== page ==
Henry Wadsworth Longfellow was in the midst of despair. His wife had recently died in a fire, and against his wishes, their son enlisted in the Union army during the American Civil war and was severely wounded in November 1863. On Christmas morning Longfellow heard ringing bells, “their old familiar carols” playing the message of “peace on earth, goodwill to men.” His response was like our own during these 2015 chaotic times:
In despair I bowed my head;
“There is no peace on earth,” I said;
“For hate is strong and mocks the song
Of peace on earth, goodwill to men.”
Did he weep before going on?
Then pealed the bells more loud and deep:
“God is not dead, nor doth He sleep;
The Wrong shall fail, the right prevail…”
To believe that, to have deep faith in that truth is countercultural and counterintuitive. Everything within us wants to wail that if God is alive, if he is awake, he would do something to stop the chaos, the killing, the despair. One skeptic screams, “An all powerful God would be able to get points across and teach lessons and improve our character without placing us in a world of such tremendous suffering.”
On a dark Bethlehem night, with chaos reigning supreme, the unbelievable happened and was announced by equally unbelievable heavenly messengers. First one angel’s proclamation to shepherds:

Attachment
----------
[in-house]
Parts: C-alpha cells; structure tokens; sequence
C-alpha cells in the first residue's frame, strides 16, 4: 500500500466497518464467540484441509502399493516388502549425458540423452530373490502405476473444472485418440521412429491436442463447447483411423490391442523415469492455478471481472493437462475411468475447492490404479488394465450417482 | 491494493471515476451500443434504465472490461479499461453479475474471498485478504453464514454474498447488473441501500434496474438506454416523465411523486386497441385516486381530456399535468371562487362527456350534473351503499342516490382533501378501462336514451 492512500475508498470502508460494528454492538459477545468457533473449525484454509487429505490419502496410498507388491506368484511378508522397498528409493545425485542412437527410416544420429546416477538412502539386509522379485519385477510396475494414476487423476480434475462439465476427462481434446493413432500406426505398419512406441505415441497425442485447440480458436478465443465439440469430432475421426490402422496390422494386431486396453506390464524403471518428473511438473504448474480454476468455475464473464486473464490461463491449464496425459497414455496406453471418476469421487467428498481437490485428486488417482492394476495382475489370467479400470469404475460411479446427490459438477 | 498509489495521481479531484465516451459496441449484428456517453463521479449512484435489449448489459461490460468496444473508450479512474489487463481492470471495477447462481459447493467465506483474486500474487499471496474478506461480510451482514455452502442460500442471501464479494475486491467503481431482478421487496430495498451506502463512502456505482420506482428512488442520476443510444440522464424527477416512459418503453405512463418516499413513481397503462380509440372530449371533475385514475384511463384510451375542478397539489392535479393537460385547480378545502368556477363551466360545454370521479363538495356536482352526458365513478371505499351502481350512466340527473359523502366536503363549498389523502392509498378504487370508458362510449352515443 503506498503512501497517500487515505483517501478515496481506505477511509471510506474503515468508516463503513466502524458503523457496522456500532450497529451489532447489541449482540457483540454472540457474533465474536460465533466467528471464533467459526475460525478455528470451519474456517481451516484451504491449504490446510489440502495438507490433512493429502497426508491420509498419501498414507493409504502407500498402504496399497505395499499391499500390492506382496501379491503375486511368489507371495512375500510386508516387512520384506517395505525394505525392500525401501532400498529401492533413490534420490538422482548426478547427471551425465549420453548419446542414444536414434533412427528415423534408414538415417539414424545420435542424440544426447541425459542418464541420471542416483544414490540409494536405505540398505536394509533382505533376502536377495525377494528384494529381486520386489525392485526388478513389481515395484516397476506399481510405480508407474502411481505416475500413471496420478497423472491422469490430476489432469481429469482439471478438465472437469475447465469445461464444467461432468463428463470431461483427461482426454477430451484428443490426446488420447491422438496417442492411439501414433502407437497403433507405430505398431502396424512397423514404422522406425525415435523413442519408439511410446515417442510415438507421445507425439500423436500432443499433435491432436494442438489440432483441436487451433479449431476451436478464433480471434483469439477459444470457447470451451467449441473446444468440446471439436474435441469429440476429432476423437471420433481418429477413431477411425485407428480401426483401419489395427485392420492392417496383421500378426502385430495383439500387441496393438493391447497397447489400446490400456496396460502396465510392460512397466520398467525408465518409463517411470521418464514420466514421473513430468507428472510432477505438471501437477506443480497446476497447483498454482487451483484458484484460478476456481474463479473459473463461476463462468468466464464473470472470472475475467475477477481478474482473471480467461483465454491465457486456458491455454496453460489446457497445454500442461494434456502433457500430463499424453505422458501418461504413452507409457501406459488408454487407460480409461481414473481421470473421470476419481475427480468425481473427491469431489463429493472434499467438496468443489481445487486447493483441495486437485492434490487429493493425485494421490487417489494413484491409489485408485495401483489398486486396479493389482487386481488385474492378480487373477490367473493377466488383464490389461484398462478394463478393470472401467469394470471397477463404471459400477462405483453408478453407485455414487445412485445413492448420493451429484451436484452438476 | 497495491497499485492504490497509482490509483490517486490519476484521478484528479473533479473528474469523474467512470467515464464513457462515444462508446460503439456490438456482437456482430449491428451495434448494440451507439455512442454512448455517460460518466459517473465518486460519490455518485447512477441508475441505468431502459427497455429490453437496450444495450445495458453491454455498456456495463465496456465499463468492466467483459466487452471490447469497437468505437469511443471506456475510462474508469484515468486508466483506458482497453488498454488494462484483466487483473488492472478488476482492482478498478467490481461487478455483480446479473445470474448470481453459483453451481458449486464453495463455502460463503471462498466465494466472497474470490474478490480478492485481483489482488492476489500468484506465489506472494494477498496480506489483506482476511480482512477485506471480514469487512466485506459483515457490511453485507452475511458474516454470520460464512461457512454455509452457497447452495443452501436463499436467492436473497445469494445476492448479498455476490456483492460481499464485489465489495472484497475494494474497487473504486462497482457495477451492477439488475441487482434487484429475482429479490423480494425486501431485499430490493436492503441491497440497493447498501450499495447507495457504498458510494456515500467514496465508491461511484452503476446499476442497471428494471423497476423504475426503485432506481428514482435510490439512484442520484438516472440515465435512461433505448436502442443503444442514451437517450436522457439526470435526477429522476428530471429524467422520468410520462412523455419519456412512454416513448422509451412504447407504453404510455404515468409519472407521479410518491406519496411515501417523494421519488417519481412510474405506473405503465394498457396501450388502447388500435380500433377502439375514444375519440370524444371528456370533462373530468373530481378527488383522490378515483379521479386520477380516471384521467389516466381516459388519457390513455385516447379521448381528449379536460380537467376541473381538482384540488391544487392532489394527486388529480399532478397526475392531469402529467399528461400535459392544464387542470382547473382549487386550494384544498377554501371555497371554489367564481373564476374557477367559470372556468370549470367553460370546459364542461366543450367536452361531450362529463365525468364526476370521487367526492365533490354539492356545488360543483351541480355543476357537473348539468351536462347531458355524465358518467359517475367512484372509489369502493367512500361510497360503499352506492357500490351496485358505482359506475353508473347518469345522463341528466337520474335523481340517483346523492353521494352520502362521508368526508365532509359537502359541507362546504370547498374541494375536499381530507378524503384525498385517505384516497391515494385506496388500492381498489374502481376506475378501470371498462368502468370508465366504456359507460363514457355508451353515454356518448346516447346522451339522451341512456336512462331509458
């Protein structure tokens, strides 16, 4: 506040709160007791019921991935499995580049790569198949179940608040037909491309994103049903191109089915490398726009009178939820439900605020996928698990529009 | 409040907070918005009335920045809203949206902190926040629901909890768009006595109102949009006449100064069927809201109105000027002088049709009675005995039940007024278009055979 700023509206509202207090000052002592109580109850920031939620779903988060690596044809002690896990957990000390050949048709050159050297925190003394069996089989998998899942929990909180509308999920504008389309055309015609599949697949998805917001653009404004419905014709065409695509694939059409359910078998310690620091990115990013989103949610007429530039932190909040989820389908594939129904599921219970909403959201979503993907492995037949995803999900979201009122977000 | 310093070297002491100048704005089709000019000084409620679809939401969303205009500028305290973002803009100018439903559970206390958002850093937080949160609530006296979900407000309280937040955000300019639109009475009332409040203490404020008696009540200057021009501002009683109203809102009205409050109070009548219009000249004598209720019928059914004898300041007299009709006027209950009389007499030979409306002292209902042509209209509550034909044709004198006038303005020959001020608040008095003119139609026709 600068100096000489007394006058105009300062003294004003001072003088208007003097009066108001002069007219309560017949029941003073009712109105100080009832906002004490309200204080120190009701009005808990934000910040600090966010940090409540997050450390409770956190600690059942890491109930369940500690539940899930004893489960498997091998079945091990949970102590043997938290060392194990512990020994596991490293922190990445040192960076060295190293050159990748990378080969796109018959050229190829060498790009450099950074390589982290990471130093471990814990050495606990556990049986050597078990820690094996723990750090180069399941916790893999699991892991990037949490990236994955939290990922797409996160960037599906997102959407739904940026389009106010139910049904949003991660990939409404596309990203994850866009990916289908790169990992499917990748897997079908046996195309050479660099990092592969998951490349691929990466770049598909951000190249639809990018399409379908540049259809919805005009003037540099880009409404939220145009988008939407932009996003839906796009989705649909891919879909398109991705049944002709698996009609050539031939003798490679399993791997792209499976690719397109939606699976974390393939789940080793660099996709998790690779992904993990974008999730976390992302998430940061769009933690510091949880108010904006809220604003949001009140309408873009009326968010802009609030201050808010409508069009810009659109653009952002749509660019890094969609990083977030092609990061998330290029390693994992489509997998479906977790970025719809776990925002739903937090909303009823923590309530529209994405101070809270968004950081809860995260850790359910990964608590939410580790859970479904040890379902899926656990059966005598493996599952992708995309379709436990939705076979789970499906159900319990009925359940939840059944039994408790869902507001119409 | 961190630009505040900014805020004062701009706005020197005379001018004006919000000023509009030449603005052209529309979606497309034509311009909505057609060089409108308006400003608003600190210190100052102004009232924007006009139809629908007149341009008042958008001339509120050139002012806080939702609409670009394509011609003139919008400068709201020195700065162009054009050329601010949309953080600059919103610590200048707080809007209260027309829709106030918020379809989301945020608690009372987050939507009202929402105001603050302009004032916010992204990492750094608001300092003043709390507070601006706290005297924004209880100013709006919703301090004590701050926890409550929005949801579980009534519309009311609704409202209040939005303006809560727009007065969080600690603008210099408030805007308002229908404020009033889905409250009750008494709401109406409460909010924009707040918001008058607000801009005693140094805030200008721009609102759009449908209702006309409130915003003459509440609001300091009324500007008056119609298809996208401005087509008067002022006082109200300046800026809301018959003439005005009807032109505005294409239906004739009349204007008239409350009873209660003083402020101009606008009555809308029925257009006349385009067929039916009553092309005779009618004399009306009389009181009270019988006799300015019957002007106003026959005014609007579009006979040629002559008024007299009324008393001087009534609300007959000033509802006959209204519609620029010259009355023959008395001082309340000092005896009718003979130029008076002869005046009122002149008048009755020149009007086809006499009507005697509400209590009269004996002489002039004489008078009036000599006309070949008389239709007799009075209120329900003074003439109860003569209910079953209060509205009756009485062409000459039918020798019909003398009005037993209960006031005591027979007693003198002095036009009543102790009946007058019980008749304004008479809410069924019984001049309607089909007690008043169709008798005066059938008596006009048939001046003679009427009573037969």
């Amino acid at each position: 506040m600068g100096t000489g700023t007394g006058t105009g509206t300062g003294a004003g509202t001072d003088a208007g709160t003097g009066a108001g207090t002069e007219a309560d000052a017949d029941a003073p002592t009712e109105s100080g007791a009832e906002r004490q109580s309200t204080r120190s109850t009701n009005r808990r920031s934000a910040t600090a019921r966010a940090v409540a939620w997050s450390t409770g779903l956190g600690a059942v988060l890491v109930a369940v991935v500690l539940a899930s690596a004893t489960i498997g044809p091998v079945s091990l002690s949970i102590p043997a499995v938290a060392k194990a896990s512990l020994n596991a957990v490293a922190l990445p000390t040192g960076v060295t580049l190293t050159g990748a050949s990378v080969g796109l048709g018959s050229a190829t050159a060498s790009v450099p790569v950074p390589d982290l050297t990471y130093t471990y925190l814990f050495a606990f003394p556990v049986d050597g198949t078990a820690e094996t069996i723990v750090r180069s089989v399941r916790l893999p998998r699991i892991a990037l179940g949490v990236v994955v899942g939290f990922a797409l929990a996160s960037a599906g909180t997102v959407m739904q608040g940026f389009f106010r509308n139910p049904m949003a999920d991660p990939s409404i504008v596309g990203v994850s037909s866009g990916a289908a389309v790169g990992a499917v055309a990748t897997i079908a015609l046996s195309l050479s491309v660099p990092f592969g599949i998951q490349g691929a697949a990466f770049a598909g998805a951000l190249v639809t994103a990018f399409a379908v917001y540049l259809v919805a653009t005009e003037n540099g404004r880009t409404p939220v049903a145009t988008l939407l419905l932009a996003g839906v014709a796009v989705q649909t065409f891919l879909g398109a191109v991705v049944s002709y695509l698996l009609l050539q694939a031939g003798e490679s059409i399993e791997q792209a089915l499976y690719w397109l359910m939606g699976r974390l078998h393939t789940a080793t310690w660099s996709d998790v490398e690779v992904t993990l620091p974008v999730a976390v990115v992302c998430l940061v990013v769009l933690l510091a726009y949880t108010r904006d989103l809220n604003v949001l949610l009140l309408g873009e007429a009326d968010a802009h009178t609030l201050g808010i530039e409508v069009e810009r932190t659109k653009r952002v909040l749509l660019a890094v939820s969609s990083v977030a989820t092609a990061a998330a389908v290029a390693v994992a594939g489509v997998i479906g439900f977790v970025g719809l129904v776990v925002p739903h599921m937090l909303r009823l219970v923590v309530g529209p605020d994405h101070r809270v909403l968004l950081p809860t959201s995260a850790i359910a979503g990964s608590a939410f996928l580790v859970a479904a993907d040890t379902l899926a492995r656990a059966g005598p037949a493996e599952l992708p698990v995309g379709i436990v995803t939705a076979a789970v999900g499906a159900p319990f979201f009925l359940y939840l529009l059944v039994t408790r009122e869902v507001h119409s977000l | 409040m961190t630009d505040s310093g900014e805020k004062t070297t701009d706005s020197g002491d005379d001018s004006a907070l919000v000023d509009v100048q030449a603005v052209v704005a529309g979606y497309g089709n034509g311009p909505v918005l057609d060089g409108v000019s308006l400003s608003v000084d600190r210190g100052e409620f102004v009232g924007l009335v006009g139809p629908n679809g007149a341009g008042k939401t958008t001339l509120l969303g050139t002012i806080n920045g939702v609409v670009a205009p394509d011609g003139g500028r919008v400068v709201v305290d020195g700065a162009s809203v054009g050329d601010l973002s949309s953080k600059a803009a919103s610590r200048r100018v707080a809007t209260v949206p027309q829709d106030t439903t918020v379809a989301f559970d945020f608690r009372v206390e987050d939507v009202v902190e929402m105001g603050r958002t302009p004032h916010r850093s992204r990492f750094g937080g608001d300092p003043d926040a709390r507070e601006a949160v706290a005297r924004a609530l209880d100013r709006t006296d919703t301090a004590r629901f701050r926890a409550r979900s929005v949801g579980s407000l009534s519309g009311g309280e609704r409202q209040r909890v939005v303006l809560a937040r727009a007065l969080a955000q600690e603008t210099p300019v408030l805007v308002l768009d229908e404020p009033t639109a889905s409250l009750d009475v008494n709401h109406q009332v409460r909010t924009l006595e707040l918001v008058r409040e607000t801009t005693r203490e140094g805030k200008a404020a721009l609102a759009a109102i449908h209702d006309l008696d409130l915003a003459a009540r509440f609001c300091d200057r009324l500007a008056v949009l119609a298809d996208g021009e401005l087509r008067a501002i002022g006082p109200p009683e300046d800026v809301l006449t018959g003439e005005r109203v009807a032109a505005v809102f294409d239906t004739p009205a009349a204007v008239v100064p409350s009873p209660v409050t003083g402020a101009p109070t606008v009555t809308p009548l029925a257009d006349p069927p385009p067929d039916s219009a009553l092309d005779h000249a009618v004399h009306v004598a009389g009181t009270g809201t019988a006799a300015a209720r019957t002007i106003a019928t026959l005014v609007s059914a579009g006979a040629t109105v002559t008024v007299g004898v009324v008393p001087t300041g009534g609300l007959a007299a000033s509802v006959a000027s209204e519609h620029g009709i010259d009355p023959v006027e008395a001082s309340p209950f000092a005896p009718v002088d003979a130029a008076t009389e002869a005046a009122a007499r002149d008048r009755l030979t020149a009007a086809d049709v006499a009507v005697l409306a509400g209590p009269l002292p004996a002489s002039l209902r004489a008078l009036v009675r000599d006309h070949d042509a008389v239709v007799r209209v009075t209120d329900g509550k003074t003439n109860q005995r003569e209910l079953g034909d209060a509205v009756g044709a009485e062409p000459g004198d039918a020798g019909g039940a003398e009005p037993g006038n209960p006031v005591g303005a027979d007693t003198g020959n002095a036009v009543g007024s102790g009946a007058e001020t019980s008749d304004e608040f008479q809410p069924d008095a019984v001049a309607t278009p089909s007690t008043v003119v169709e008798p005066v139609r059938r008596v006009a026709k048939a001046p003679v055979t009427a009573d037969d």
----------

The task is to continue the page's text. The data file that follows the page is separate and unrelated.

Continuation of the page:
Today in the town of David a Savior has been born to you;
he is the Messiah, the Lord.
Then, almost as though the news was too profound to be limited to just one herald, a host—a throng—of angels joined the song:
Glory to God in the highest heaven,
And on earth peace to those on whom His favor rests.
Yesterday morning in our church we didn’t sing Longfellow’s words. Instead, the modern words of Travis Cottrell rang out:
Chains are falling
Hope is dawning
Bright and true
Day is breaking
Night is quaking
God is making all things new
It goes against our skeptical culture, it confounds our conscious reasoning, but when we believe that Jesus came to save, that Jesus still saves, that “God is making all things new,” we light the candle of peace and God’s countercultural, counterintuitive peace reigns in our hearts. And we pray and work toward peace on all the earth.